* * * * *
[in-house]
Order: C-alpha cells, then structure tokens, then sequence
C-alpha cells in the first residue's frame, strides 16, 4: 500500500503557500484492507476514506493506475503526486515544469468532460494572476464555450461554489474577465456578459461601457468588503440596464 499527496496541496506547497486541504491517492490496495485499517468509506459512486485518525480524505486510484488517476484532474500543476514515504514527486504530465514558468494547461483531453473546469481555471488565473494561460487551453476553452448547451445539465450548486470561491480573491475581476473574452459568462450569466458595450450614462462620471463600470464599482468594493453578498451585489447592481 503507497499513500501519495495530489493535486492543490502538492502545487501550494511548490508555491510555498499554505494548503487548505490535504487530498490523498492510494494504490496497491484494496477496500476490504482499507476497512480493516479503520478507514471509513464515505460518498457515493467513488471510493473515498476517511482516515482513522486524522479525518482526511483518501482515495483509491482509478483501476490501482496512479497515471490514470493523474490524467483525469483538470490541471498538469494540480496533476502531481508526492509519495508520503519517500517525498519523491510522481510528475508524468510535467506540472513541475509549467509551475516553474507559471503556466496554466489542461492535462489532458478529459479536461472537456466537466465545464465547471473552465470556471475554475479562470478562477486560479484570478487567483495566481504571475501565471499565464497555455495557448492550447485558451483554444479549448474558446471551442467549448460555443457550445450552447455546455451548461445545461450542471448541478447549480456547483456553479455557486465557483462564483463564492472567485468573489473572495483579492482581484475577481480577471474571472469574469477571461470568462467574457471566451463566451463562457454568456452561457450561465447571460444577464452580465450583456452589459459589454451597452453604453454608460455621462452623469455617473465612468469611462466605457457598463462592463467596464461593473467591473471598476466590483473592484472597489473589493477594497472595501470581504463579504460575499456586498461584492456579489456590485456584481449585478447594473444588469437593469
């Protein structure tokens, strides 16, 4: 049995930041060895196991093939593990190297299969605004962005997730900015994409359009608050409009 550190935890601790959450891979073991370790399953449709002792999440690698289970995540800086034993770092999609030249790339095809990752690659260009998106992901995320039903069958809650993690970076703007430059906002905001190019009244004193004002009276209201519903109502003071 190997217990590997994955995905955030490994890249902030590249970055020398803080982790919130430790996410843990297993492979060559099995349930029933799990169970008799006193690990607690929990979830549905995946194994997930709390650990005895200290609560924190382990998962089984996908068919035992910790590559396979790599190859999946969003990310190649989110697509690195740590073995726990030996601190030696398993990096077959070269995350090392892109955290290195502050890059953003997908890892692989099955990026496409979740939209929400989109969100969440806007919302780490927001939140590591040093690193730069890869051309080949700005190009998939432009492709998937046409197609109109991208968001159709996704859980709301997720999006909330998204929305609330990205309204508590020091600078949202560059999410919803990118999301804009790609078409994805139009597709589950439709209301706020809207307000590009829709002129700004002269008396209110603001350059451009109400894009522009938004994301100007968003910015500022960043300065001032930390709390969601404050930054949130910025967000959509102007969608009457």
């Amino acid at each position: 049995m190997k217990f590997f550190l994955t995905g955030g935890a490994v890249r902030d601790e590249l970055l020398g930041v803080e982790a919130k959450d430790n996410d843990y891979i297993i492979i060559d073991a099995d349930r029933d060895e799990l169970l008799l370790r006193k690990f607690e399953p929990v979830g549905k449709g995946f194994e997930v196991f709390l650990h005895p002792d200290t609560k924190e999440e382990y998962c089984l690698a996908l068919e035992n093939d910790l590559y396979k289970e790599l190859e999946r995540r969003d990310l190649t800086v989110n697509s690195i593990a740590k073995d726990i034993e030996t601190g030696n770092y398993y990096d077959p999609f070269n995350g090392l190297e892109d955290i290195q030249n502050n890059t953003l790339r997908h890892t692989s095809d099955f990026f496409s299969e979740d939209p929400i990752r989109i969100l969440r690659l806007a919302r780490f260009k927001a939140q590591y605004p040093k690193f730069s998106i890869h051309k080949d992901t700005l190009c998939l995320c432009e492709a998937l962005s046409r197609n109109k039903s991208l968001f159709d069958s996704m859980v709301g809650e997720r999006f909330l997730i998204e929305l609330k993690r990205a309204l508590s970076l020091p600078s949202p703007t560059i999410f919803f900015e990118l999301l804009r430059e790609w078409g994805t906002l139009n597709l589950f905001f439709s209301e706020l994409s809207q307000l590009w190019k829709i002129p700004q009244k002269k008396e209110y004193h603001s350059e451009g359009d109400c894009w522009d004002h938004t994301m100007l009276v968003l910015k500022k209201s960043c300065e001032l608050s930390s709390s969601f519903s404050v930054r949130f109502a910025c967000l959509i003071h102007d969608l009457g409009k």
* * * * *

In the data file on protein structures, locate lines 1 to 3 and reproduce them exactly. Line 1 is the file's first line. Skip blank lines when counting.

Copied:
[in-house]
Order: C-alpha cells, then structure tokens, then sequence
C-alpha cells in the first residue's frame, strides 16, 4: 500500500503557500484492507476514506493506475503526486515544469468532460494572476464555450461554489474577465456578459461601457468588503440596464 499527496496541496506547497486541504491517492490496495485499517468509506459512486485518525480524505486510484488517476484532474500543476514515504514527486504530465514558468494547461483531453473546469481555471488565473494561460487551453476553452448547451445539465450548486470561491480573491475581476473574452459568462450569466458595450450614462462620471463600470464599482468594493453578498451585489447592481 503507497499513500501519495495530489493535486492543490502538492502545487501550494511548490508555491510555498499554505494548503487548505490535504487530498490523498492510494494504490496497491484494496477496500476490504482499507476497512480493516479503520478507514471509513464515505460518498457515493467513488471510493473515498476517511482516515482513522486524522479525518482526511483518501482515495483509491482509478483501476490501482496512479497515471490514470493523474490524467483525469483538470490541471498538469494540480496533476502531481508526492509519495508520503519517500517525498519523491510522481510528475508524468510535467506540472513541475509549467509551475516553474507559471503556466496554466489542461492535462489532458478529459479536461472537456466537466465545464465547471473552465470556471475554475479562470478562477486560479484570478487567483495566481504571475501565471499565464497555455495557448492550447485558451483554444479549448474558446471551442467549448460555443457550445450552447455546455451548461445545461450542471448541478447549480456547483456553479455557486465557483462564483463564492472567485468573489473572495483579492482581484475577481480577471474571472469574469477571461470568462467574457471566451463566451463562457454568456452561457450561465447571460444577464452580465450583456452589459459589454451597452453604453454608460455621462452623469455617473465612468469611462466605457457598463462592463467596464461593473467591473471598476466590483473592484472597489473589493477594497472595501470581504463579504460575499456586498461584492456579489456590485456584481449585478447594473444588469437593469